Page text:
Mason awoke to the sound of the door opening again. He sat up, with his vision still blurry with sleep. The last thing he remembered was lying in bed counting.
William walked in, followed by the same two guards. He ignored them as he rushed to the foot of Abel’s bed.
“How are you feeling?” William said.
Mason was getting sick of the routine, but tried to sound polite as he responded.
“Any nausea, fever?” William said.
It seemed like Mason’s suspicions about being injected with diseased blood was right.
“No,” Mason responded.
“Great. Mind if I just check something?”
“Not at all.”
William moved in closer, and the guards followed suite. He pulled white gloves from his robe and put them on.
“I want to check your glands. Can you please tilt your head back?” William said.
Mason lifted his head slightly, with his line of sight now dominated by the wall above the doorway. He tensed as he felt cold leather on his skin, prodding below his jaw and searching for signs of swelling. William applied light pressure to the two sides of Mason’s neck, before moving his fingers to Mason’s jaw.
William’s face then appeared in front of Mason’s, separated by a few inches. Prisoners didn’t deserve personal space. William’s eyes met Mason’s, apparently scanning them for any irregularities. Mason had all the information he needed.
“You injected me with saracin.” Mason said. It wasn’t a question.
William’s hands left Mason’s face.
He moved back to the doorway and removed his gloves.
“If you really are trying to look out for me there’s no point lying to me now.” Mason said.
“Leave us,” William said, as he turned to the guards.
“Can’t do that sir.” The guard to his left said.
“I wasn’t asking. Either you leave or your wife might find out about the rash you got from someone else.”
The guard on the right laughed, but tried to convert it to a cough midway through. He opened the door and quickly stepped out, holding it slightly open for his partner.
His partner was still rooted to the spot. It was as if William had reached into his soul and stolen his pride and confidence. His chest and shoulders seemed to shrink inside his uniform, retreating away from the fabric to dwell in obscurity.
“You can’t do that…it’s supposed to be between us.” His face reminded Mason of a child that awoke to a wet bed.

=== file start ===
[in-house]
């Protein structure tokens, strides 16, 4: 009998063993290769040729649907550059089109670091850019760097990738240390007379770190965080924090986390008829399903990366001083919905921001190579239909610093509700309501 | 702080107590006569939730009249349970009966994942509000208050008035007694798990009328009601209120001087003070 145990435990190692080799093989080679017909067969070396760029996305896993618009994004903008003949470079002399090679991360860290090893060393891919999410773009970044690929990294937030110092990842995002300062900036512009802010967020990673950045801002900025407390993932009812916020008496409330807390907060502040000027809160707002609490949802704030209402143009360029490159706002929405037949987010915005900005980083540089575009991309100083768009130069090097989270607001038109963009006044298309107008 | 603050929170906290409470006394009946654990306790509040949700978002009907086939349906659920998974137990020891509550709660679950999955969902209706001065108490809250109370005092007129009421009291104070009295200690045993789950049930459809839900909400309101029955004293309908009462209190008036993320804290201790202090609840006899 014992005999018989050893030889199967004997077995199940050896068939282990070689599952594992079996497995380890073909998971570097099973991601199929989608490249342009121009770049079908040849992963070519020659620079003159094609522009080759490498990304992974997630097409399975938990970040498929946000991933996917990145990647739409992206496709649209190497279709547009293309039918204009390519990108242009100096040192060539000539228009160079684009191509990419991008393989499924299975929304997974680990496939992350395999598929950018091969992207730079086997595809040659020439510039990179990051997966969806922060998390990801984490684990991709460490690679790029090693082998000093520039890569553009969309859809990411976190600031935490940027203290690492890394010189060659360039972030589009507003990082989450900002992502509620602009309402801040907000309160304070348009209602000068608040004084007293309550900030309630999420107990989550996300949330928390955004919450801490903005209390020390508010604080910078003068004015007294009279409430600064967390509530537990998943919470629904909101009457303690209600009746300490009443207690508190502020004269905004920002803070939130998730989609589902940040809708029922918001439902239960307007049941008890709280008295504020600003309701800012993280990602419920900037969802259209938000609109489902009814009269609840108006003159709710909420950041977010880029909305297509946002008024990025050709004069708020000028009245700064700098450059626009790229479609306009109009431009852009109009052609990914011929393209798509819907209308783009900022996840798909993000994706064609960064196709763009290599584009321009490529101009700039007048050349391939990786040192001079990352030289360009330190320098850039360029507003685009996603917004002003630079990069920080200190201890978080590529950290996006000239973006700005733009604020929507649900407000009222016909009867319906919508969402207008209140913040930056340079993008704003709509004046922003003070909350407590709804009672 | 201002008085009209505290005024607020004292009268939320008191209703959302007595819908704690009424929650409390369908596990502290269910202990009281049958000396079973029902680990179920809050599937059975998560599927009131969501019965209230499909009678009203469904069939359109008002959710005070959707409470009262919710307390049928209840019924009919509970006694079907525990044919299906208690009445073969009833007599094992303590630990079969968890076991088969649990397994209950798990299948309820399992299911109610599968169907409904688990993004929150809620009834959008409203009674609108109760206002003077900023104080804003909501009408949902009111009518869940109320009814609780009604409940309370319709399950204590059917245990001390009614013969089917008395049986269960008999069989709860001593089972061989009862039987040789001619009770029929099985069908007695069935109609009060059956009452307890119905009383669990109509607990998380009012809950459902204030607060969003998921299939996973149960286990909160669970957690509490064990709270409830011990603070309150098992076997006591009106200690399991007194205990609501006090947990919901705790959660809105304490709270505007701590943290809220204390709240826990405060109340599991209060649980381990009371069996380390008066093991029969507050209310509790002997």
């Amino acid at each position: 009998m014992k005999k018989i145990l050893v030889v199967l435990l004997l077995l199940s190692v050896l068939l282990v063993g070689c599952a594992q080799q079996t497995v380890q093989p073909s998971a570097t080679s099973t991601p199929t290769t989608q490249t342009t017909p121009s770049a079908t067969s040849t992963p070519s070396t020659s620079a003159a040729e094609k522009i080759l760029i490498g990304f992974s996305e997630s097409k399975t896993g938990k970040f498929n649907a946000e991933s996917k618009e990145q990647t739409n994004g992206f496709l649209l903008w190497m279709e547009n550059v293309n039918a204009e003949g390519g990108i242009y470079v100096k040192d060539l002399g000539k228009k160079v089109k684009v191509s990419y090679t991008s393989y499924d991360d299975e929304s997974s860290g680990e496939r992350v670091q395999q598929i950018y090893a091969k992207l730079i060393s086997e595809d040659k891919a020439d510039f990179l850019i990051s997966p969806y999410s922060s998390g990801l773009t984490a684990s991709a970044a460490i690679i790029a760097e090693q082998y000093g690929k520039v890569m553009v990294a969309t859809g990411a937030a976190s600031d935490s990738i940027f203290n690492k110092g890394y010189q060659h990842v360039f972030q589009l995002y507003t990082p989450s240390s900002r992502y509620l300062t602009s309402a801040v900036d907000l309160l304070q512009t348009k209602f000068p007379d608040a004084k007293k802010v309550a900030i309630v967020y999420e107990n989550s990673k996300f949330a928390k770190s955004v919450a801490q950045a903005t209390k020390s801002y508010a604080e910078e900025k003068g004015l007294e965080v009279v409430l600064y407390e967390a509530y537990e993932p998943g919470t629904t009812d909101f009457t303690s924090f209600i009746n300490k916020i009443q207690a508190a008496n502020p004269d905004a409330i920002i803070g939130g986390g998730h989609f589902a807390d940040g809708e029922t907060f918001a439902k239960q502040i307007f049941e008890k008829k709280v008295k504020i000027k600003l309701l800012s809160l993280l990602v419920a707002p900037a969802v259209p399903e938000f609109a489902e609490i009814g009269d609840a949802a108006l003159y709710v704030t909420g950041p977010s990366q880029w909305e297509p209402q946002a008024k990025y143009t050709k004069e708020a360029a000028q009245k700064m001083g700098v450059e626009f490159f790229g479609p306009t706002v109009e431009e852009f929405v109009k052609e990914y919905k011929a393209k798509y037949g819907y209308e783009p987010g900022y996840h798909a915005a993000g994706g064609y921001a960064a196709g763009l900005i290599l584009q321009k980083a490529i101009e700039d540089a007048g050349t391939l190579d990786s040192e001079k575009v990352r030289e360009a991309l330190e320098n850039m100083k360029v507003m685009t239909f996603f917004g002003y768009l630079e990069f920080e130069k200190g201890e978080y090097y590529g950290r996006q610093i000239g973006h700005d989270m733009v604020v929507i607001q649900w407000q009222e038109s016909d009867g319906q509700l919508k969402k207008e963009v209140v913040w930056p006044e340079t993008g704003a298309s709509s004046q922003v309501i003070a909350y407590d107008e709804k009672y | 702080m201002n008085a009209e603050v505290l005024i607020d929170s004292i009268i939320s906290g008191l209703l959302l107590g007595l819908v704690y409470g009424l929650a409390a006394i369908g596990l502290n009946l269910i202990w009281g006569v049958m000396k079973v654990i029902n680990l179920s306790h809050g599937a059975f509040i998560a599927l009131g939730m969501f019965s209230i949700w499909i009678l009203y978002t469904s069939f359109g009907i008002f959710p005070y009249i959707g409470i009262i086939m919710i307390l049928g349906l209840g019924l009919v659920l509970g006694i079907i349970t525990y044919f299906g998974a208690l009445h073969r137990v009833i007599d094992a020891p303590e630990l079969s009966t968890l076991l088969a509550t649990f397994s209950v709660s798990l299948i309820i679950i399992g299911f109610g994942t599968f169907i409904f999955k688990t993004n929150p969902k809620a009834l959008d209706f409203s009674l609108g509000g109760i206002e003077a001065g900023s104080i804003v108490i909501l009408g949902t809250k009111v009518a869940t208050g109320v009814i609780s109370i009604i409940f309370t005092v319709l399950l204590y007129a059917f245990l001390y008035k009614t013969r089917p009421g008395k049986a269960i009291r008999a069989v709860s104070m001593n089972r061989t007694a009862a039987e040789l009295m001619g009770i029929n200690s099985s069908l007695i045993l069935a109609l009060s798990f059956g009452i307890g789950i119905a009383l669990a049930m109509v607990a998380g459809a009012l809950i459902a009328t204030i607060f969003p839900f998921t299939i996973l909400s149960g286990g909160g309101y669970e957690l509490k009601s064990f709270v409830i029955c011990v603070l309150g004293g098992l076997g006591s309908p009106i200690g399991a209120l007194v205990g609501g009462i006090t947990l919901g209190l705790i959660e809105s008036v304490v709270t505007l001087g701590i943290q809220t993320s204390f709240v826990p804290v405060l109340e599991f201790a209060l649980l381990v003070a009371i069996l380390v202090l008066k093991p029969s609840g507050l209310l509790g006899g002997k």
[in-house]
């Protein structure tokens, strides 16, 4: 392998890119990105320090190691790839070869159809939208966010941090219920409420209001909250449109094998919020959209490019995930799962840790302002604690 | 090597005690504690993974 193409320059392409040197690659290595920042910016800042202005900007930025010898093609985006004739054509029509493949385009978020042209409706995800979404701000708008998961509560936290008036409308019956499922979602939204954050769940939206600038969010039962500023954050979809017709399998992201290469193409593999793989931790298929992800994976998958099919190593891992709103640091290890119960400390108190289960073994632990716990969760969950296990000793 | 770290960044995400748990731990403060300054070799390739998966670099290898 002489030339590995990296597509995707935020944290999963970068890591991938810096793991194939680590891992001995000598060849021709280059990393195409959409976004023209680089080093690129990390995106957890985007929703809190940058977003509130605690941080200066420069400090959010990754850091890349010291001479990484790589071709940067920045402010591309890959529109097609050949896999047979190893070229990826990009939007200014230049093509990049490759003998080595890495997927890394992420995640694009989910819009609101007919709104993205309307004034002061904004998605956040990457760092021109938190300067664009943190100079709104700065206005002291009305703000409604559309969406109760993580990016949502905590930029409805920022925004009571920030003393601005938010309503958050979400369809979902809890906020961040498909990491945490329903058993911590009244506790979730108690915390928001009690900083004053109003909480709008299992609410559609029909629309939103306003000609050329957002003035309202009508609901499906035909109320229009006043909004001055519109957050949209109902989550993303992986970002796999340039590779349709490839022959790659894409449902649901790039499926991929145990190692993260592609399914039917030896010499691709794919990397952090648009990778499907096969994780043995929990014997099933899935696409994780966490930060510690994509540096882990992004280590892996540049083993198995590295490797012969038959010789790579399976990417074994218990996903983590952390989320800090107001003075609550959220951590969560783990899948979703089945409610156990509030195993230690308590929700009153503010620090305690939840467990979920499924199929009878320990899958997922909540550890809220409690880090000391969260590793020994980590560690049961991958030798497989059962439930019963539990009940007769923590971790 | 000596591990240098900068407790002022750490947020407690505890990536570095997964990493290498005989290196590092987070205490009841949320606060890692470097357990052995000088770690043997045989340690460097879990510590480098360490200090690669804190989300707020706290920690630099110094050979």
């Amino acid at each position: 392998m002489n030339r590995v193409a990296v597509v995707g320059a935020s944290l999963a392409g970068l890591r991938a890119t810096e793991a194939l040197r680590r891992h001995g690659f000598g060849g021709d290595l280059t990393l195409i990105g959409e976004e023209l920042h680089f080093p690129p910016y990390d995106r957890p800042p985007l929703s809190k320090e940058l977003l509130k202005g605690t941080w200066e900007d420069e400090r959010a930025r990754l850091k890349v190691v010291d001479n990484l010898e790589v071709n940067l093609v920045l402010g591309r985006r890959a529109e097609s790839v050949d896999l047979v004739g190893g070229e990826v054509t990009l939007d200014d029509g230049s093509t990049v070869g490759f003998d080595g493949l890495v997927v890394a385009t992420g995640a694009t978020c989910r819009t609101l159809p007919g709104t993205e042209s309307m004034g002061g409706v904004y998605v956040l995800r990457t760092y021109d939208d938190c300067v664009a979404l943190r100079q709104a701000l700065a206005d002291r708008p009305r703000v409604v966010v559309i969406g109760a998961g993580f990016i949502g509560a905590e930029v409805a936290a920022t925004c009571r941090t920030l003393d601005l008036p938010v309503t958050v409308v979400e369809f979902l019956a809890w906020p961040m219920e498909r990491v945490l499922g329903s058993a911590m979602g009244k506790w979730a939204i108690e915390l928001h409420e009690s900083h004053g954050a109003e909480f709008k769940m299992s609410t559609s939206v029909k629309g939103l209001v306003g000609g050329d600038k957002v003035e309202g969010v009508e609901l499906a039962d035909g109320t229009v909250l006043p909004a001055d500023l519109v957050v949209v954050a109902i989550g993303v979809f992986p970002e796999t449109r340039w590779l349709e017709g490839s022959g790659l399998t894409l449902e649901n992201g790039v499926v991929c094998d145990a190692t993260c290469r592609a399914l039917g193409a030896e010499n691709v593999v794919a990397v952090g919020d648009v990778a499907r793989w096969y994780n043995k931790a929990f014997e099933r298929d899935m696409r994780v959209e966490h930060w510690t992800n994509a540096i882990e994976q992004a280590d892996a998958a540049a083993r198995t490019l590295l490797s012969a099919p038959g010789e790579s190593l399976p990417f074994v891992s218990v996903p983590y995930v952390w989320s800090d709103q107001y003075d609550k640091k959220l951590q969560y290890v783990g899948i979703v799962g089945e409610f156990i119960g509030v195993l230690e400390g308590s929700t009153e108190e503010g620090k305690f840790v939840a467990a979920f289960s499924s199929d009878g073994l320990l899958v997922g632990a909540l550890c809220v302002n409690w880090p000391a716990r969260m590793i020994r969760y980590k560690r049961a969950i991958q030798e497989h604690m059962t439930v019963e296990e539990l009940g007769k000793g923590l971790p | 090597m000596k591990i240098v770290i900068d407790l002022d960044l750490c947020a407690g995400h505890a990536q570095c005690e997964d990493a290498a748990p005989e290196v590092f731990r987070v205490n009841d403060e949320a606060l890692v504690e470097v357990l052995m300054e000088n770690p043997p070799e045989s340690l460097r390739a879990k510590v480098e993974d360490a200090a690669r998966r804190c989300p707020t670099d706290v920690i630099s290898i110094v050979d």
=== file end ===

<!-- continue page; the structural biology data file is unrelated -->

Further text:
“You’re right. Tell the council what I did and I’m sure they’ll relieve me of my duties.” William said.
The guard’s mouth was still ajar as he left the room and closed the door.
“I’m not supposed to tell you. The council didn’t think you’d be smart enough to figure out what was going on, but I give you more credit than they do.” William said. For once, his voice lacked the enthusiasm of a child playing with his favourite toy.
“Like I expected, seems like your body is able to resist diseases. Symptoms normally show by now, but we’ll have to wait for three more days to be sure.”
“What if I end up dying from this? The key to longer life would be gone.” Mason said, his tone made it clear what he thought of the council’s plan. As Mason thought of it, he wasn’t even sure that the council was the one who suggested the idea. Maybe William pushed for it. Mason didn’t want to ask him though. That line of questioning would only make him more defensive, and give Mason fewer answers in the long run.
“I was only willing to test this since you survived that attack. I remember seeing your wounds crusted with soil, probably straight from the wolf’s claws. I tried to remove as much as I could, but between that and the injuries I was sure it was only a matter of time until we had to bury you. The soil and the wolf’s saliva didn’t kill you, so I thought that there must be a good chance you would survive this. I couldn’t be certain but you have to understand that it was a necessary risk. I’m sorry if I come across as cold at times, but I hope you can also appreciate the situation I am in. The council didn’t want you dead, but I don’t like the plans that they have for you. I have to convince them that everything I am doing is for the good of the village and that it has nothing to do with my relationship with you. I am hoping that my tests can steer them in another direction. I know this village hasn’t been good to you, but I need you to trust me.”
It was exactly what Mason wanted to hear, which made him skeptical. William already demonstrated that he was willing to use his knowledge of other people against them. He may have used his knowledge for Mason’s good that time, but it was a weapon that could be used against him too. Mason had confided in William a lot over the past twenty years, in one hospital visit after another. Whether he had been beaten by children from school or by soldiers, he grew to see William as someone he could share anything with. It seemed like William truly was listening all that time, but there was a chance he wasn’t a friend trying to help out. Maybe William was just using his opportunity to put his reservoir of information to use.
“It’s hard for me to really trust anyone right now. I don’t have a choice remember?” Mason said.
“I know, and I’m sorry about that. We have a few weeks until the next full moon and if you can just work with me until then, I think I may be able to work out something that doesn’t lead to life-long imprisonment or death for you. Working with me is truly in your best interest. If you don’t have a choice of trusting me, at least make the decision to work towards your own freedom.”
“I feel like I’ve been fighting for freedom my whole life. This is just more of the same.” Mason’s anger spoke first, but now he needed to temper it with obedience.